Gear damage such as fatigue cracks can excite resonance bands and result in the cyclostationary content of the vibration signals to increase. Any phase shifts during the measurement period can also impede the application of the conventional synchronous average [9] and therefore the Synchronous Average of the Squared Envelope (SASE) is better suited. The SASE has been used for gear and bearing diagnostics [10,11,12,13]. Schmidt and Heyns [14] developed a localised anomaly detection methodology by comparing the probability density functions of the synchronous statistics of different gear teeth with the Kullback–Leibler divergence.
The excitation of structural resonances by the impacts of damage components manifest in time-invariant frequency bands [15], with frequency band identification techniques such as the kurtogram [16] and the IFBI α gram [12] making it possible to automatically determine the frequency bands that are rich with impulsive information [17,18]. Schmidt et al. [13] combined frequency band identification methods with healthy historical data to identify frequency bands with novel information, i.e., due to damage, whereafter the SA and SASE of the filtered signal are calculated for detecting and visualising the gear damage. The SASE performed better than the SA for incipient fault detection.
The SASE has also been used in the derivation of condition indicators that can be used for hypothesis testing when performing condition inference [19]. If the hypothesis of a cyclostationary signal buried in Gaussian stationary noise is tested against the presence of only Gaussian stationary noise, the test statistic is a function of the SASE [19]. This has significant benefits due to the simplicity of the indicator and the possibility to design condition indicators for detecting the damage of specific mechanical components.
Bartelmus and Zimroz [4] and Zimroz et al. [3] developed methods to obtain robust condition indicators under time-varying operating conditions by conditioning indicators such as the root-mean-square on the operating conditions. The method is simple to implement and has performed well under time-varying operating conditions [3,4]. However, those methods do not allow the changes to be ascribed to a specific mechanical component. Extracting features from the SASE would theoretically make it possible to determine which component is damaged. However, it is shown in this work that the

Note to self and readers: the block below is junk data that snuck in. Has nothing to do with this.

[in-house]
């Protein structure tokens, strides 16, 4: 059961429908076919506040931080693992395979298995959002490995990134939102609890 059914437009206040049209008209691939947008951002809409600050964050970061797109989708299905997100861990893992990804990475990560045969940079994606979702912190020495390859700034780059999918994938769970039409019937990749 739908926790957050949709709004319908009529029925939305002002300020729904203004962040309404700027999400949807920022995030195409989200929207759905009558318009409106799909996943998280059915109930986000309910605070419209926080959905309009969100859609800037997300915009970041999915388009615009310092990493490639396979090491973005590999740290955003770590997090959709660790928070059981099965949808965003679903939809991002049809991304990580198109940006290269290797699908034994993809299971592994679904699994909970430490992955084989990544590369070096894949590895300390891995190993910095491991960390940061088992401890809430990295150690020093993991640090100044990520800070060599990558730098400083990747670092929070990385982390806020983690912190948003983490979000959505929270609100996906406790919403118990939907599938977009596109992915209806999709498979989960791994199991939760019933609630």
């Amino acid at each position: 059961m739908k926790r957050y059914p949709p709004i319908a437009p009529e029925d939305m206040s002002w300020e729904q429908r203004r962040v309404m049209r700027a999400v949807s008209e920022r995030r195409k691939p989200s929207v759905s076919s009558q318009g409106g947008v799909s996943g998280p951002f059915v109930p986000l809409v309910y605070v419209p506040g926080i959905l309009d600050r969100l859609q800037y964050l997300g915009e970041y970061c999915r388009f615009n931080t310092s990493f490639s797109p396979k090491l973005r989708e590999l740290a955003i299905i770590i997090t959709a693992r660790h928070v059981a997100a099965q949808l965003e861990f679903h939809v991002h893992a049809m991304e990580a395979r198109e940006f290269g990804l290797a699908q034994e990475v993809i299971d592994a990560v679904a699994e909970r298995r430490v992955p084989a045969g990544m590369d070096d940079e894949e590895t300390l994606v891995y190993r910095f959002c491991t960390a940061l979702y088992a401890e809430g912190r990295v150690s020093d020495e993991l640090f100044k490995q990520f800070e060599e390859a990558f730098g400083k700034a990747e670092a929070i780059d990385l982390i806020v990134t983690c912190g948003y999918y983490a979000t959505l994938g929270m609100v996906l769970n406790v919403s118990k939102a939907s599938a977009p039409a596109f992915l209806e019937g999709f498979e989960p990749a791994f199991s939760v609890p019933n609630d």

• SASE is sensitive to non-Gaussian noise.
  • SASE is not capable of separating the synchronous and non-synchronous damaged components.
Hence, in this paper, we propose that the Synchronous Median of the Squared Envelope (SMSE) should be used instead of the SASE for inferring the condition of rotating machine components. This subtle change (i.e., using the median statistic as opposed to the mean statistic) has significant benefits when performing condition monitoring on rotating machines. This is because even if the rotating machine under consideration does not operate in impulsive noise environments, non-synchronous damaged components (e.g., a damaged bearing when the pinion is interrogated) impede the performance of the SASE, but not the performance of the SMSE. This is attributed to the fact that the median is a more robust measure of the central tendency of a random variable than the mean.
The layout of this paper is as follows: In Section 2, an overview of the SASE and SMSE are given for fault diagnosis and using it for performing fault diagnosis under time-varying operating conditions. In Section 3, the SASE and SMSE are compared on numerical data, whereafter the two statistics are compared in Section 4 on experimental data. The work is finally concluded in Section 5. In Appendix A, supporting information is provided for the motivation of the SMSE in Section 2.

2. Gearbox Diagnostics